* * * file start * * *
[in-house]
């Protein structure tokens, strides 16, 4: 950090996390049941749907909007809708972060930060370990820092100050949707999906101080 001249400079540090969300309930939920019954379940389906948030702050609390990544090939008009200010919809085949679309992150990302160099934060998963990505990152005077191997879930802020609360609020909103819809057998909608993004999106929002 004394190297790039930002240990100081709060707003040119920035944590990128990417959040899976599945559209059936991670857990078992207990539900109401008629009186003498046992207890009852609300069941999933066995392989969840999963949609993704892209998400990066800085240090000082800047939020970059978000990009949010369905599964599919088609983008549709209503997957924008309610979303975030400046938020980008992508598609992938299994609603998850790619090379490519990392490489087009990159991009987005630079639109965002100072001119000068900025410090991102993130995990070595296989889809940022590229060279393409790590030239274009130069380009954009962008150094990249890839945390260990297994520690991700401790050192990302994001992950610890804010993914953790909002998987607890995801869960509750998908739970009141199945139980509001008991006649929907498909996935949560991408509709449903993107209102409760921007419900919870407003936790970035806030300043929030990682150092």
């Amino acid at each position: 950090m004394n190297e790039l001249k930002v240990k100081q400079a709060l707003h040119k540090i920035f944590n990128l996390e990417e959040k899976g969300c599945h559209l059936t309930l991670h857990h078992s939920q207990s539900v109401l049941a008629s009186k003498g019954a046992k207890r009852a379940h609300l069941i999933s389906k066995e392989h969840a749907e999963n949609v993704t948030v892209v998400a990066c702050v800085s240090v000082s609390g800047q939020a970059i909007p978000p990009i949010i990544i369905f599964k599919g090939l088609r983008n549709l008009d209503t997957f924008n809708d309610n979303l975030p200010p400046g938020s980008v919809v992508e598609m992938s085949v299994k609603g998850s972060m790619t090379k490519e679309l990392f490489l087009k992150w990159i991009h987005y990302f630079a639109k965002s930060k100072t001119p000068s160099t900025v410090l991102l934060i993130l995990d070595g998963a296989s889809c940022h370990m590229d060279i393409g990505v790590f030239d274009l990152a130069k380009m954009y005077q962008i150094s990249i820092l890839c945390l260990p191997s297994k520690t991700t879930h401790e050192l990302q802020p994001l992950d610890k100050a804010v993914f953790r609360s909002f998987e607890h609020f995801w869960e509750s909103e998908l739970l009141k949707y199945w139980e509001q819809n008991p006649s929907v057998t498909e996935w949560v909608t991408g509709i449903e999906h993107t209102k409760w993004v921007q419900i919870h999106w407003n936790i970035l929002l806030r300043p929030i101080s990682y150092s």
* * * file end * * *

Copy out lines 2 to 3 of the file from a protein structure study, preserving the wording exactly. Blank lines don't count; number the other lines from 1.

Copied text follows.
């Protein structure tokens, strides 16, 4: 950090996390049941749907909007809708972060930060370990820092100050949707999906101080 001249400079540090969300309930939920019954379940389906948030702050609390990544090939008009200010919809085949679309992150990302160099934060998963990505990152005077191997879930802020609360609020909103819809057998909608993004999106929002 004394190297790039930002240990100081709060707003040119920035944590990128990417959040899976599945559209059936991670857990078992207990539900109401008629009186003498046992207890009852609300069941999933066995392989969840999963949609993704892209998400990066800085240090000082800047939020970059978000990009949010369905599964599919088609983008549709209503997957924008309610979303975030400046938020980008992508598609992938299994609603998850790619090379490519990392490489087009990159991009987005630079639109965002100072001119000068900025410090991102993130995990070595296989889809940022590229060279393409790590030239274009130069380009954009962008150094990249890839945390260990297994520690991700401790050192990302994001992950610890804010993914953790909002998987607890995801869960509750998908739970009141199945139980509001008991006649929907498909996935949560991408509709449903993107209102409760921007419900919870407003936790970035806030300043929030990682150092």
């Amino acid at each position: 950090m004394n190297e790039l001249k930002v240990k100081q400079a709060l707003h040119k540090i920035f944590n990128l996390e990417e959040k899976g969300c599945h559209l059936t309930l991670h857990h078992s939920q207990s539900v109401l049941a008629s009186k003498g019954a046992k207890r009852a379940h609300l069941i999933s389906k066995e392989h969840a749907e999963n949609v993704t948030v892209v998400a990066c702050v800085s240090v000082s609390g800047q939020a970059i909007p978000p990009i949010i990544i369905f599964k599919g090939l088609r983008n549709l008009d209503t997957f924008n809708d309610n979303l975030p200010p400046g938020s980008v919809v992508e598609m992938s085949v299994k609603g998850s972060m790619t090379k490519e679309l990392f490489l087009k992150w990159i991009h987005y990302f630079a639109k965002s930060k100072t001119p000068s160099t900025v410090l991102l934060i993130l995990d070595g998963a296989s889809c940022h370990m590229d060279i393409g990505v790590f030239d274009l990152a130069k380009m954009y005077q962008i150094s990249i820092l890839c945390l260990p191997s297994k520690t991700t879930h401790e050192l990302q802020p994001l992950d610890k100050a804010v993914f953790r609360s909002f998987e607890h609020f995801w869960e509750s909103e998908l739970l009141k949707y199945w139980e509001q819809n008991p006649s929907v057998t498909e996935w949560v909608t991408g509709i449903e999906h993107t209102k409760w993004v921007q419900i919870h999106w407003n936790i970035l929002l806030r300043p929030i101080s990682y150092s």